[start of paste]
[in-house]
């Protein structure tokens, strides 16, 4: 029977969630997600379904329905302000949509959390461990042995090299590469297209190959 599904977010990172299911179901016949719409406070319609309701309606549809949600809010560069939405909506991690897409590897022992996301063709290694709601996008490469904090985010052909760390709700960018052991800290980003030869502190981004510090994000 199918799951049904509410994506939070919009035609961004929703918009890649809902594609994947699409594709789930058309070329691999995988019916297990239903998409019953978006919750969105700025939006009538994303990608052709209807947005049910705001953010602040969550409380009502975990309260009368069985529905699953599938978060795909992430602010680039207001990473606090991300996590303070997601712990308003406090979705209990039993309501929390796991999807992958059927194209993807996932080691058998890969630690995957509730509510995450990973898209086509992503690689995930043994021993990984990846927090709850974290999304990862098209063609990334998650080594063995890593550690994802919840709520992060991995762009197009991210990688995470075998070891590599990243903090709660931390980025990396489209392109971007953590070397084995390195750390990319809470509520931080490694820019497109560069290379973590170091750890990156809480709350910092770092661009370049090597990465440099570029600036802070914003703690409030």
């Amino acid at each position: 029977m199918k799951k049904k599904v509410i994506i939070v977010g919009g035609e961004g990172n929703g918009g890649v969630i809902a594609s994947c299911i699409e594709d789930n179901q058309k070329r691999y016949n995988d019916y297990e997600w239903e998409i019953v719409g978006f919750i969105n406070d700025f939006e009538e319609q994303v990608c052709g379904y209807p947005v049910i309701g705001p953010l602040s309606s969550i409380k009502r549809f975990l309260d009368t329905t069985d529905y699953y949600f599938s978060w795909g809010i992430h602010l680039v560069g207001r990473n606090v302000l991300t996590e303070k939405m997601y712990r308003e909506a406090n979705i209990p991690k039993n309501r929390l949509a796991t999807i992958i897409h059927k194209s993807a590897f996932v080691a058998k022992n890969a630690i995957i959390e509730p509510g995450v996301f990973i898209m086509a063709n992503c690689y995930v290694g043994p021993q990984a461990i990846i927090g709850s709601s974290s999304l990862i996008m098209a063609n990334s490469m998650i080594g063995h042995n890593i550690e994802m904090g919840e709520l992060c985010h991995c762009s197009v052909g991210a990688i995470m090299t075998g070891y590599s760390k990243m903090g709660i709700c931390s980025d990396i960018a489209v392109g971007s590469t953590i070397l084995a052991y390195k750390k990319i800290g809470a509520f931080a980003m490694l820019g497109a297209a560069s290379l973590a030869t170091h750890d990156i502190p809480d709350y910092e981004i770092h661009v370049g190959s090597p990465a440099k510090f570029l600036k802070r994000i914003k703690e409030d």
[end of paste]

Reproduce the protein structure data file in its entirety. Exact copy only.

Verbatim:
[in-house]
């Protein structure tokens, strides 16, 4: 029977969630997600379904329905302000949509959390461990042995090299590469297209190959 599904977010990172299911179901016949719409406070319609309701309606549809949600809010560069939405909506991690897409590897022992996301063709290694709601996008490469904090985010052909760390709700960018052991800290980003030869502190981004510090994000 199918799951049904509410994506939070919009035609961004929703918009890649809902594609994947699409594709789930058309070329691999995988019916297990239903998409019953978006919750969105700025939006009538994303990608052709209807947005049910705001953010602040969550409380009502975990309260009368069985529905699953599938978060795909992430602010680039207001990473606090991300996590303070997601712990308003406090979705209990039993309501929390796991999807992958059927194209993807996932080691058998890969630690995957509730509510995450990973898209086509992503690689995930043994021993990984990846927090709850974290999304990862098209063609990334998650080594063995890593550690994802919840709520992060991995762009197009991210990688995470075998070891590599990243903090709660931390980025990396489209392109971007953590070397084995390195750390990319809470509520931080490694820019497109560069290379973590170091750890990156809480709350910092770092661009370049090597990465440099570029600036802070914003703690409030």
């Amino acid at each position: 029977m199918k799951k049904k599904v509410i994506i939070v977010g919009g035609e961004g990172n929703g918009g890649v969630i809902a594609s994947c299911i699409e594709d789930n179901q058309k070329r691999y016949n995988d019916y297990e997600w239903e998409i019953v719409g978006f919750i969105n406070d700025f939006e009538e319609q994303v990608c052709g379904y209807p947005v049910i309701g705001p953010l602040s309606s969550i409380k009502r549809f975990l309260d009368t329905t069985d529905y699953y949600f599938s978060w795909g809010i992430h602010l680039v560069g207001r990473n606090v302000l991300t996590e303070k939405m997601y712990r308003e909506a406090n979705i209990p991690k039993n309501r929390l949509a796991t999807i992958i897409h059927k194209s993807a590897f996932v080691a058998k022992n890969a630690i995957i959390e509730p509510g995450v996301f990973i898209m086509a063709n992503c690689y995930v290694g043994p021993q990984a461990i990846i927090g709850s709601s974290s999304l990862i996008m098209a063609n990334s490469m998650i080594g063995h042995n890593i550690e994802m904090g919840e709520l992060c985010h991995c762009s197009v052909g991210a990688i995470m090299t075998g070891y590599s760390k990243m903090g709660i709700c931390s980025d990396i960018a489209v392109g971007s590469t953590i070397l084995a052991y390195k750390k990319i800290g809470a509520f931080a980003m490694l820019g497109a297209a560069s290379l973590a030869t170091h750890d990156i502190p809480d709350y910092e981004i770092h661009v370049g190959s090597p990465a440099k510090f570029l600036k802070r994000i914003k703690e409030d």